I had to use a filter from Instagram to create a photo that has colour closer to the actual macarons.
Both 2D and 3D versions! This was the original photo taken, which had a yellow hue
Pardon the poor photography as it has been really rainy and gloomy lately so I couldn't make use of natural sunlight to take pictures.
The 2D version of the hedgehog is modelled after a little boy's favourite stuffed toy. Mummy wanted some 3D hedgehogs as well so I included them as well. I first made 3D hedgehog macarons last year. Since I have bought another silicone mat with smaller hemispheres, I made little hedgehogs too! The inspiration to make each critter wear or hold a berry came about because I thought there should be a way to identify what type of jam filling is in each macaron since the jam is not visible from the outside.
This is the third time I am making 3D hedgehog macarons so I am ready to disclose a bit more detail on how it's done for those of you who are interested to try.
I used the reduced sugar recipe for the macaron shells here. Both regular and reduced sugar recipes can be found here. You may refer to my Creative Baking: Macarons book for a systematic presentation of the basics and complex shaped macarons. You may refer to my video tutorials for macaron basics and piping of complex shapes on the blog too.
Just to share some pictures...
Piping the 2D hedgehog
Piping the base shells for the 3D hedgehog
Piped 3D shells!
These are the smaller hedgehogs!
Baking time for hemispherical shells are much longer than regular macaron shells due to the shape and the fact that the hump of the silicone is not in direct contact with the metal baking tray. The shells must be totally dried out as well or it will be impossible to unmould without shattering the shells. Reduce temperature to around 110℃ after 15 min of baking and continue to bake for another 30 min to an hour or more as necessary. Thoroughly baked shells should be fairly easy to remove from the moulds. Don't worry about overbaking it. Simply let the shells mature for a longer time with filling, or brush the inner surface with milk or syrup before filling it.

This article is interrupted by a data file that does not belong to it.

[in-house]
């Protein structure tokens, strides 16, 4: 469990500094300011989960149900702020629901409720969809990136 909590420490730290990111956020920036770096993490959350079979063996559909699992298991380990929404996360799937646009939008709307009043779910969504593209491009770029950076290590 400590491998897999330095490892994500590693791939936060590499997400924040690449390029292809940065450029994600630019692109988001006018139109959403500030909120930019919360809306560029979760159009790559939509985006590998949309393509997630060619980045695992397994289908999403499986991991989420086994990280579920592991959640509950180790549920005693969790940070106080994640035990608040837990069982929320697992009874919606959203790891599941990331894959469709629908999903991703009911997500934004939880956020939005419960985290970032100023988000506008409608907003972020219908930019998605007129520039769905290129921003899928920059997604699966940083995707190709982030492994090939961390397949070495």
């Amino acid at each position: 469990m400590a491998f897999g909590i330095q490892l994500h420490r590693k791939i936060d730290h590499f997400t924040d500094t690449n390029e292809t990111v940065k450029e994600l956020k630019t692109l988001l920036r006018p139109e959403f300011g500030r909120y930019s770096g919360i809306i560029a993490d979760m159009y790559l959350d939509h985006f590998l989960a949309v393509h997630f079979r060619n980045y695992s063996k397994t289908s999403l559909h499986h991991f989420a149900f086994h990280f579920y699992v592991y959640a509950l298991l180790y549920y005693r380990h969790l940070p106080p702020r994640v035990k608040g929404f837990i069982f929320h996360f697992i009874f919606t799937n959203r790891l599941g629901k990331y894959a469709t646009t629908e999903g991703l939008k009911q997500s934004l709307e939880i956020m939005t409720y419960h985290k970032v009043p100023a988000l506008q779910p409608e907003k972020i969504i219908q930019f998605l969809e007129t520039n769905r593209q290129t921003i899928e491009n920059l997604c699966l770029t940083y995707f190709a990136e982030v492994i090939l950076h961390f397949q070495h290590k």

Freshly baked shells!
I made some royal icing raspberries, blueberries and strawberries as identifiers for the type of jam filling in the macarons.
I made them concurrently with food items for some Pusheen macarons which I will post in the near future. I cheated a little for the strawberries by using red heart shaped sprinkles as the base. I just added the seeds and leaves. I put my thumb there to show just how tiny these things are!
The shells were decorated with black royal icing and edible marker. The berries were glued on with royal icing too.
I filled the macarons with an outer layer of dark chocolate ganache and berry jam filling in the middle. I made raspberry, strawberry and blueberry jams from scratch. You may refer to this post for the raspberry jam recipe. You may use the same recipe for strawberry and blueberry jams. Adjust the amount of sugar accordingly. If your fruit is sweeter, you may want to add less sugar. Raspberry is the most sour of the lot.
Cooking the strawberries and blueberries to make jams
Jams in piping bags
Turn the hemispherical shells over onto the silicone mould as support when you fill it.
Coat the insides with a layer of dark chocolate ganache. Fill the center with jam.
Cover the jam with more dark chocolate ganache.
Fill the bottom round shells with chocolate ganache.
Filling the 2D shells too!
Cover the hemispherical shells with the bottom round shell before flipping it over the right side up. Store the macarons in airtight container in the fridge for at least 24h before consuming.